One of our teachers, David Takeno, had this really cute old “quartet” music stand. When we played for him (at the top of an old water tower in Wimbledon) we would be seated in a true circle around this stand that had four shelves for the music attached to a central pole. It was always an amazing experience making music in that room and now I am beginning to understand one of the reasons why.
In a recent development period, we took the opportunity to consciously document our responses to the varied positions in the quartet. The position of each instrument in relation to each other obviously has a huge effect on the aural balance for the listener. What we often forget is that each musician will subtly change how they play depending on who is playing beside them. Most often, these changes are subconscious, not conscious choices.
Essentially there are three options:
1. “European”: Organising the group from highest to lowest with the cello facing the first violin
2. “American”: Placing the cello on the ‘inside’ with the viola facing the first violin
3. “Antiphonal”: Playing with the two violins facing each other, the viola next to the second violin and the cello next to the first violin
The Flinders Quartet: Helen Ireland, Shane Chen, Zoe Knighton and Nicholas Waters. Photo © Agatha Yim
We began our session in the “European” seating arrangement, which is most familiar to us. There is something very satisfying and orderly about arranging the quartet sound like a set of Russian dolls, from highest to lowest. It keeps the inside voices (second violin and viola) together and unified. It all felt normal and completely natural to us, but we wanted to try the other combinations without bias so we brought in a trusted set of ears, cellist Michael Dahlenburg, to help us make an honest assessment.
Now seated in the “American” arrangement, we recalibrated our listening, relished the new partnerships forming, and played for a period of time. Rather than discuss how it sounded, we discussed how it had felt while we played. It seemed overwhelmingly that having the bass of the sound in the inside of the quartet brought the group more homogeneously together. Because having the bass in the middle changed the way we felt, it changed the way we played. Another bonus was having the bass sound hit the listener directly rather than side on. The viola has much more volume sitting that little bit closer to the audience (most of the volume from a violin or viola comes from the back of the instrument). The two downsides of the “American” seating were a loss of connection between the second violin and viola (separated by the cello) and the loss of communication with the audience from the viola.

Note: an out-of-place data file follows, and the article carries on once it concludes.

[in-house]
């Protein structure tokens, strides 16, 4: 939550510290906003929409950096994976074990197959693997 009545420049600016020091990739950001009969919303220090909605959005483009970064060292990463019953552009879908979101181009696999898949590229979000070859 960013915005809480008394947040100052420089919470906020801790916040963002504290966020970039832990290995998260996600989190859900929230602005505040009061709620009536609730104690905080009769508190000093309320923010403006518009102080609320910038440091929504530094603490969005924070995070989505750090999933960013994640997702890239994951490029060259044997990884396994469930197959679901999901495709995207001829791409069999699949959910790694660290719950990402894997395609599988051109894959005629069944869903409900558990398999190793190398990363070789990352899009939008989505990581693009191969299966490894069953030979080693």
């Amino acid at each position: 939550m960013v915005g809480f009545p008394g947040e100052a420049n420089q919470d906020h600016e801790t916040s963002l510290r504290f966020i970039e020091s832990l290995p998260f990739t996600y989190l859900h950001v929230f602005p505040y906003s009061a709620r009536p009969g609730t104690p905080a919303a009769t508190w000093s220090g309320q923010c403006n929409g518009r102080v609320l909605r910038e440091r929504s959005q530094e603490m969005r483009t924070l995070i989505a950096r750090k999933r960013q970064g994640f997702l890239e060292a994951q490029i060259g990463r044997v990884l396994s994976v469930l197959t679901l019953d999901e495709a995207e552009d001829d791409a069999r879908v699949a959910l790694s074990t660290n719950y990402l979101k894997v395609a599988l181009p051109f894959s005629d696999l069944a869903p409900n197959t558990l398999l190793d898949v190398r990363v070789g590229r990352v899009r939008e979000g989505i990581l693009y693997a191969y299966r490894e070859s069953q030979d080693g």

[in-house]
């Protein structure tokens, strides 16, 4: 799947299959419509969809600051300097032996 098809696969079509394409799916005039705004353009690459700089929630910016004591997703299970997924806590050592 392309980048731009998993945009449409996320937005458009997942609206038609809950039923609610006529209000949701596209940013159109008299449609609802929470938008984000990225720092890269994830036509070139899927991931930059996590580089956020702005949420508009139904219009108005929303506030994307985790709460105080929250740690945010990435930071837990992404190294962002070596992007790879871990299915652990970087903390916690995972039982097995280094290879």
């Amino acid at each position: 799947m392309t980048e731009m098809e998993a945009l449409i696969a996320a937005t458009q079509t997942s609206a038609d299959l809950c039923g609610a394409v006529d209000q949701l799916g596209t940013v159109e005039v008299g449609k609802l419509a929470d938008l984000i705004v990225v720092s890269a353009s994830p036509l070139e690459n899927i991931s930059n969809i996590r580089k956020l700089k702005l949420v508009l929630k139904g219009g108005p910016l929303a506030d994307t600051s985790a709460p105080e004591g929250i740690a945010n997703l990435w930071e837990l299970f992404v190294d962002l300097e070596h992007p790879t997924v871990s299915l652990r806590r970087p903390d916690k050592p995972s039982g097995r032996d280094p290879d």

Then we tried the more unusual “Antiphonal” seating arrangement, with the two violins conversing opposite each other rather than beside each other. Shane and I loved pairing the highest and lowest sounds together and Nick found that being able to see Shane face on enabled him to quickly gauge how to play with him. Helen and Nick felt like they had their old inner voice team back. Had we found the answer? After a period of time, it seemed the lack of familiarity with this seating meant the aural processing for all of us (Michael included) took a little while and we wondered if it would be worth pursuing. Perhaps it will.
So … where are we now? Our motto is to embrace musical change. We are constantly searching for new ways to play a phrase and organise our sound. This means a constant questioning of everything that we do. What we did discover was that rehearsing in a circle saves a lot of time playing musical chairs and gives us the best chance hear everyone. We just need to ask David Takeno where he got that music stand!
The Flinders Quartet’s Schubert in the South tours Victoria until March 26